The “c word” Bosch references during lunch with Deputy Chief Irvin Irving (yeah, that’s right) is ‘closure’; but it’s a different “c word” that rules the day during “Blue Religion”: contradiction. As the details surrounding the lives of Raynard Waits and Albert Delacroix become foggier and foggier, Bosch finds itself relying on old standards of dramatic storytelling to drum up mystery; that is, present everything ambiguously as possible.
So far, it’s working for Bosch, which has Titus Welliver, Jaime Hector, Lance Reddick, Amy Aquino, and any number of other fantastic actors to bring scripts to life. “Blue Religion” is heavy on this idea of contradiction, firmly established when Bosch stops LA’s favorite archaeologist to tell him that, in fact, he is a man of faith, and thinks the Delacroix murder fell into his lap for a reason, for him to “put part of this right.” Anyone who has watched a cop show knows the old adage of “don’t take your work home with you” – and if Bosch’s gray hair and shadowy apartment didn’t already suggest he struggled with that, that conversation (along with his argument with Brasher earlier in the episode) prove that Bosch doesn’t always take his own words to heart, and this investigation is reaching towards something deeper inside him, something he’s never been able to ‘put right.’
Now, “Blue Religion” often comes across a bit heavy-handed trying to make these points (at one point, Jerry stops Bosch to point out he’s referring to the victim by name), but for all its traditional story delivery, Bosch‘s murky, increasingly brutal murder mystery remains intriguing. And it comes back to the theme of contradiction threaded through each scene, from little moments like the clearly-shaken reporter insisting he was just “doing his job,” to Bosch capturing Waits in a lie – which may or may not be a lie, as Jerry points out in the final seconds of the episode.
When it comes to capturing the feel of a deep, intricate investigation, this is where Bosch has already found its stride. Being a detective is about studying trends of human behavior, and noticing anomalies; facts that don’t match up with each other, stories that don’t corroborate one another… anything that puts an assumed fact or profile into question, these are the cracks in the foundation of crimes that detectives are hunting for. And throughout “Blue Religion,” Bosch presents the audience with a number of these inconsistencies; Bosch scolding Brasher, Waits and his identity, Bosch talking about his daughter he doesn’t visit, and the mother/daughter conflict Billets talks about but we never see, even when she’s around (her daughter baked her cookies and went shopping with her; what else could she want?) – these pockets of human interaction are key in revealing the contradictory nature of human interaction and self-definition, something Bosch will hopefully capitalize on moving forward.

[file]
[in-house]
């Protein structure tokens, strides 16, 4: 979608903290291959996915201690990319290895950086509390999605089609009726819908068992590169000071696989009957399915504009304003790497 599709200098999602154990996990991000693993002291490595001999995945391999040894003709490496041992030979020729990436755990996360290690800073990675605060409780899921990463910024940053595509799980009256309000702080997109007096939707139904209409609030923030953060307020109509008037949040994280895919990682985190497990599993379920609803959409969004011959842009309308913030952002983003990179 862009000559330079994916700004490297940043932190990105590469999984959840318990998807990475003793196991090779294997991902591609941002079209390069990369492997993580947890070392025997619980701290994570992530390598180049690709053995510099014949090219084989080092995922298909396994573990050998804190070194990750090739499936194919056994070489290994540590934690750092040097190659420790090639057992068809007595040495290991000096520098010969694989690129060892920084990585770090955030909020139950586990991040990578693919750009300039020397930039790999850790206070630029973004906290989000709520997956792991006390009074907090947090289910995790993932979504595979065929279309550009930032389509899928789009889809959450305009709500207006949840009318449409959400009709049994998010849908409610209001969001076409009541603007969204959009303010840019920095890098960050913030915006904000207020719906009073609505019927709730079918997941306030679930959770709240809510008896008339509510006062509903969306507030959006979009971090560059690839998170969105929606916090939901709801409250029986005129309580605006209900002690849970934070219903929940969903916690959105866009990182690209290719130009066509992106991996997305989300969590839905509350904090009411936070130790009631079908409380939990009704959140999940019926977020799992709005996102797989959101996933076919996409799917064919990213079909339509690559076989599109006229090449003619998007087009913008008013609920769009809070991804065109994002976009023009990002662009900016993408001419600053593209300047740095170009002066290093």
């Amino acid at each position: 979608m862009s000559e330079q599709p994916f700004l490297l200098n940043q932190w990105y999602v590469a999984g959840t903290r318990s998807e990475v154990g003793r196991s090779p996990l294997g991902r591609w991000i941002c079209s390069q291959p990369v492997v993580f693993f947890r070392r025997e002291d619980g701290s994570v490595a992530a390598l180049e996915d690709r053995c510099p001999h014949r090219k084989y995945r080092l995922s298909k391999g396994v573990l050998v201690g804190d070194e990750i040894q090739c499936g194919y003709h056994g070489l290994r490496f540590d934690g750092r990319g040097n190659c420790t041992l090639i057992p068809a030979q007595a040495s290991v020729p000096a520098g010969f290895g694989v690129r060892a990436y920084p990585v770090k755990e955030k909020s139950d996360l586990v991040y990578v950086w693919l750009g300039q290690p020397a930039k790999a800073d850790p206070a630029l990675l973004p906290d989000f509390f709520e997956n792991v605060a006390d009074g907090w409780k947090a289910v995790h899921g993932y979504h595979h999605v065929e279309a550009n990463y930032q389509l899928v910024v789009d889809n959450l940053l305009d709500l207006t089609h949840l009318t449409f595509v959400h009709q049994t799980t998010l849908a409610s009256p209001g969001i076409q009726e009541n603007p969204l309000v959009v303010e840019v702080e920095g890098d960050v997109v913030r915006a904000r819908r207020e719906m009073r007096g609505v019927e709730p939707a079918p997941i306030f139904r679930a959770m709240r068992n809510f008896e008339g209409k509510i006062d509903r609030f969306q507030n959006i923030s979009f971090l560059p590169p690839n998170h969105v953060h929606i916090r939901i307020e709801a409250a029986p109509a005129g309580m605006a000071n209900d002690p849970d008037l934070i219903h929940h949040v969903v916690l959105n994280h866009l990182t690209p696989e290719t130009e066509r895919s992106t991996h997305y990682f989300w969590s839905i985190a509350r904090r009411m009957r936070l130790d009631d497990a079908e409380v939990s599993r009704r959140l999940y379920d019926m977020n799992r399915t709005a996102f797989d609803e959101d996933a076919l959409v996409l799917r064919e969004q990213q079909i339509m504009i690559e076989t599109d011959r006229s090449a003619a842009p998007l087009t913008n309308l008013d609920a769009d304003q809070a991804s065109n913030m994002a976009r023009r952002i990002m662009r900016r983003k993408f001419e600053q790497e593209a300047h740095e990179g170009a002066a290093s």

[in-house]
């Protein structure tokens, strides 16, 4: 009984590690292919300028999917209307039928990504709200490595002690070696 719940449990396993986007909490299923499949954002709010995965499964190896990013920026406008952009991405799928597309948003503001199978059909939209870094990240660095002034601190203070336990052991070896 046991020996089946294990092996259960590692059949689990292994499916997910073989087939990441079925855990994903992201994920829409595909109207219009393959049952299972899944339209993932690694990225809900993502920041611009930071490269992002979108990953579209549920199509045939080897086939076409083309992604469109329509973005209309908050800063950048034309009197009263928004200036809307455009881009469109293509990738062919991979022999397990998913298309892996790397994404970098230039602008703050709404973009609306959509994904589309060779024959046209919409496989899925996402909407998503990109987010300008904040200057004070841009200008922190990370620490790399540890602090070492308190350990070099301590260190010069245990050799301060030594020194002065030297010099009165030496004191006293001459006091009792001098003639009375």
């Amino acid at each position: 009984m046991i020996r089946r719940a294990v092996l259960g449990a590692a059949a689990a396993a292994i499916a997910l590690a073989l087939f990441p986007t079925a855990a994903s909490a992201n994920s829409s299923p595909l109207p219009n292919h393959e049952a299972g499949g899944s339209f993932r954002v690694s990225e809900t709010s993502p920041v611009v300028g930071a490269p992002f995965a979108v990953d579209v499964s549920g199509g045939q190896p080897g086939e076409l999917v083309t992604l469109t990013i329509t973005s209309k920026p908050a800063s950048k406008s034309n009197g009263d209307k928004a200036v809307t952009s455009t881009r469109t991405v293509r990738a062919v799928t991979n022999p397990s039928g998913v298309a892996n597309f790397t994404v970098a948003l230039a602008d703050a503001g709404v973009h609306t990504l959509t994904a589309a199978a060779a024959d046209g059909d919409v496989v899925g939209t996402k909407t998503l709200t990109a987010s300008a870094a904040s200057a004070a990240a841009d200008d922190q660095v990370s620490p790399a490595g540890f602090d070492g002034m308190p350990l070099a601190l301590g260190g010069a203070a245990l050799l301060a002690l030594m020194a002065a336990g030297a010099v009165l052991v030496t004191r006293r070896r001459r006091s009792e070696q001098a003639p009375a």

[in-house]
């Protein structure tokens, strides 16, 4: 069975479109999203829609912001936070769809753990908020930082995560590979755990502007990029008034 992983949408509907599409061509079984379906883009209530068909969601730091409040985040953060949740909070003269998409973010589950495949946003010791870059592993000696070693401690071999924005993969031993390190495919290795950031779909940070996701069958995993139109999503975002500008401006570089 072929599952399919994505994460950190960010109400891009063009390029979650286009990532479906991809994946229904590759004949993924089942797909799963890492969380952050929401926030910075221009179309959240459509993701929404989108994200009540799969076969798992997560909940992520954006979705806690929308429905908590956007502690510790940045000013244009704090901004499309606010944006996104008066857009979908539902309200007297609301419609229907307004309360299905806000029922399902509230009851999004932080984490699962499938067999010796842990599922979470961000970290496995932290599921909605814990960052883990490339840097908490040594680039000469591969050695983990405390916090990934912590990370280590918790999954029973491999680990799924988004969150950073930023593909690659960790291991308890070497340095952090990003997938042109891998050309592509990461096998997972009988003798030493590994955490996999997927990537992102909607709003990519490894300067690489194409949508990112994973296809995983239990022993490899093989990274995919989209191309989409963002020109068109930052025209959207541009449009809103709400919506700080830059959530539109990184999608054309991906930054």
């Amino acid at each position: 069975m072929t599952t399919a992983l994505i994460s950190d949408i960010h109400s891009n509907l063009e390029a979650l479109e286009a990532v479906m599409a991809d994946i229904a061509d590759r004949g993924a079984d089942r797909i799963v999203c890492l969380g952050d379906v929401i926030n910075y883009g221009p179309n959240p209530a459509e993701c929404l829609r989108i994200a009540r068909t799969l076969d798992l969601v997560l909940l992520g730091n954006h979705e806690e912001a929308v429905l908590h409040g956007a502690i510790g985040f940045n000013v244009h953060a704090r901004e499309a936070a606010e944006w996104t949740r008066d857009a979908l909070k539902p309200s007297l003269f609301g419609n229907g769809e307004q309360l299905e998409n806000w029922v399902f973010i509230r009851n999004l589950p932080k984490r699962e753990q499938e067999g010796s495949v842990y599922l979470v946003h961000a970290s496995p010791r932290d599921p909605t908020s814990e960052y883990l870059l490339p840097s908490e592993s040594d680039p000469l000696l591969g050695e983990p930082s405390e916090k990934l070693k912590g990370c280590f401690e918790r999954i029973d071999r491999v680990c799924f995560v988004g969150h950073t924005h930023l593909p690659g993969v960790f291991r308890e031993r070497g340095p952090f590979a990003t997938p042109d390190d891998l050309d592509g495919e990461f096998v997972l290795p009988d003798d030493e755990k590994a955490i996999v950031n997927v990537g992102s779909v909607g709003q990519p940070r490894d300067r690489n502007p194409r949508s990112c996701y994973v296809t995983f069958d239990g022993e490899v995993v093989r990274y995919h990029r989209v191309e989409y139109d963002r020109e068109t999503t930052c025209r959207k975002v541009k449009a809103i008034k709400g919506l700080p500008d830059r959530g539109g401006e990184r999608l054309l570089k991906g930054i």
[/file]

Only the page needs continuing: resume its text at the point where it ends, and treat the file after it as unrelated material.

As a dramatic episode of television, “Blue Religion” is neither exciting or satisfying, a table-setting episode that is really more interesting as a thematic study. Three episodes in, I think that’s a positive sign for Bosch, which has occasionally shown an ability to throw a slight twist on a familiar beat: while it may not be reinventing the police procedural drama, Bosch certainly has retained enough interesting elements (and performances) through three episodes to keep things moving, even when not a lot is happening in the course of an episode.
[Photo via Amazon]